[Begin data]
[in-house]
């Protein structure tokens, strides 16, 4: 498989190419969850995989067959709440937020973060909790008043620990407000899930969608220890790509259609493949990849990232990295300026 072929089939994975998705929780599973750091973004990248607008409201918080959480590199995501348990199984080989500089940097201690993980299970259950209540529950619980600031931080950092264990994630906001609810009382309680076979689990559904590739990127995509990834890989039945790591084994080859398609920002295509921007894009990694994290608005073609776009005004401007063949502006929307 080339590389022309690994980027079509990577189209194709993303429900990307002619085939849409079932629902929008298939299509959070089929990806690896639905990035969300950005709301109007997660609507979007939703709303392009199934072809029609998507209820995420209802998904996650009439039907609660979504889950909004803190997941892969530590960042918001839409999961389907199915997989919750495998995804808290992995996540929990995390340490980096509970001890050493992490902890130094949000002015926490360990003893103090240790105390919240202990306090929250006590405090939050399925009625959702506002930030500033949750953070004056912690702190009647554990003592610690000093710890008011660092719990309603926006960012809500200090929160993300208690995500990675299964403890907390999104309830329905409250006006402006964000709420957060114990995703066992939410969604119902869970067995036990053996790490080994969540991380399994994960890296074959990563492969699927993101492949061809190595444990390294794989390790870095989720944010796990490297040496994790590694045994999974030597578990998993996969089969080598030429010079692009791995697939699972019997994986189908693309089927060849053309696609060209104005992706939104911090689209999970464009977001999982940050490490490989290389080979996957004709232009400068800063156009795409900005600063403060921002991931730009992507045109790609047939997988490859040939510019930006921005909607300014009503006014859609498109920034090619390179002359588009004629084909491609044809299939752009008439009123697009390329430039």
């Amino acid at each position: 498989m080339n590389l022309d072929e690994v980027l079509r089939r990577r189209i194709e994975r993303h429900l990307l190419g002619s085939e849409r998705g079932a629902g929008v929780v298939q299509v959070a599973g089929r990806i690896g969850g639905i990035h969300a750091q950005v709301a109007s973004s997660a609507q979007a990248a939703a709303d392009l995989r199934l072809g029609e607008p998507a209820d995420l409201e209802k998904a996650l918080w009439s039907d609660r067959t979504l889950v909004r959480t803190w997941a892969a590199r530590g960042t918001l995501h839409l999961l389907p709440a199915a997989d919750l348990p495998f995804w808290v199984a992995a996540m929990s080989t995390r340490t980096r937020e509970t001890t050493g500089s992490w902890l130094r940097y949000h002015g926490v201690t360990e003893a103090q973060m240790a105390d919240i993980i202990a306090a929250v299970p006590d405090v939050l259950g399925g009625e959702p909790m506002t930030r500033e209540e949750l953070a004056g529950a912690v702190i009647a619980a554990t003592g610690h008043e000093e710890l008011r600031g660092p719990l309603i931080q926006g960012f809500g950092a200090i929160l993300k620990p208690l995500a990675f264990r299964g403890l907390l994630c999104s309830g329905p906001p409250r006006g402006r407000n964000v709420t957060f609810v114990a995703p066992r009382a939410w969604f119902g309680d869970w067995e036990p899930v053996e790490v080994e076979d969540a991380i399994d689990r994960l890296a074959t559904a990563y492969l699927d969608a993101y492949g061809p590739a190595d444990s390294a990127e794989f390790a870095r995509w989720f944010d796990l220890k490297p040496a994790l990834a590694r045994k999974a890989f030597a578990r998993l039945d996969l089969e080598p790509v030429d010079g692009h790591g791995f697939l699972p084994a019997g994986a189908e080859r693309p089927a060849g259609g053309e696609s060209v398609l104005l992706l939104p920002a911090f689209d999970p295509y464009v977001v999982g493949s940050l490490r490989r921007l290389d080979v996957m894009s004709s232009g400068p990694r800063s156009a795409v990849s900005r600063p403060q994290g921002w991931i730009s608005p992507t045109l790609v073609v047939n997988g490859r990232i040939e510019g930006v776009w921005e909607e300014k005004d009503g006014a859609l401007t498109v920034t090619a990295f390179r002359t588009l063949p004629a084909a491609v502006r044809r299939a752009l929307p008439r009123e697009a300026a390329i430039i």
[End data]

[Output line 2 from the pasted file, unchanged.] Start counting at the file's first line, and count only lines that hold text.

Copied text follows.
């Protein structure tokens, strides 16, 4: 498989190419969850995989067959709440937020973060909790008043620990407000899930969608220890790509259609493949990849990232990295300026 072929089939994975998705929780599973750091973004990248607008409201918080959480590199995501348990199984080989500089940097201690993980299970259950209540529950619980600031931080950092264990994630906001609810009382309680076979689990559904590739990127995509990834890989039945790591084994080859398609920002295509921007894009990694994290608005073609776009005004401007063949502006929307 080339590389022309690994980027079509990577189209194709993303429900990307002619085939849409079932629902929008298939299509959070089929990806690896639905990035969300950005709301109007997660609507979007939703709303392009199934072809029609998507209820995420209802998904996650009439039907609660979504889950909004803190997941892969530590960042918001839409999961389907199915997989919750495998995804808290992995996540929990995390340490980096509970001890050493992490902890130094949000002015926490360990003893103090240790105390919240202990306090929250006590405090939050399925009625959702506002930030500033949750953070004056912690702190009647554990003592610690000093710890008011660092719990309603926006960012809500200090929160993300208690995500990675299964403890907390999104309830329905409250006006402006964000709420957060114990995703066992939410969604119902869970067995036990053996790490080994969540991380399994994960890296074959990563492969699927993101492949061809190595444990390294794989390790870095989720944010796990490297040496994790590694045994999974030597578990998993996969089969080598030429010079692009791995697939699972019997994986189908693309089927060849053309696609060209104005992706939104911090689209999970464009977001999982940050490490490989290389080979996957004709232009400068800063156009795409900005600063403060921002991931730009992507045109790609047939997988490859040939510019930006921005909607300014009503006014859609498109920034090619390179002359588009004629084909491609044809299939752009008439009123697009390329430039």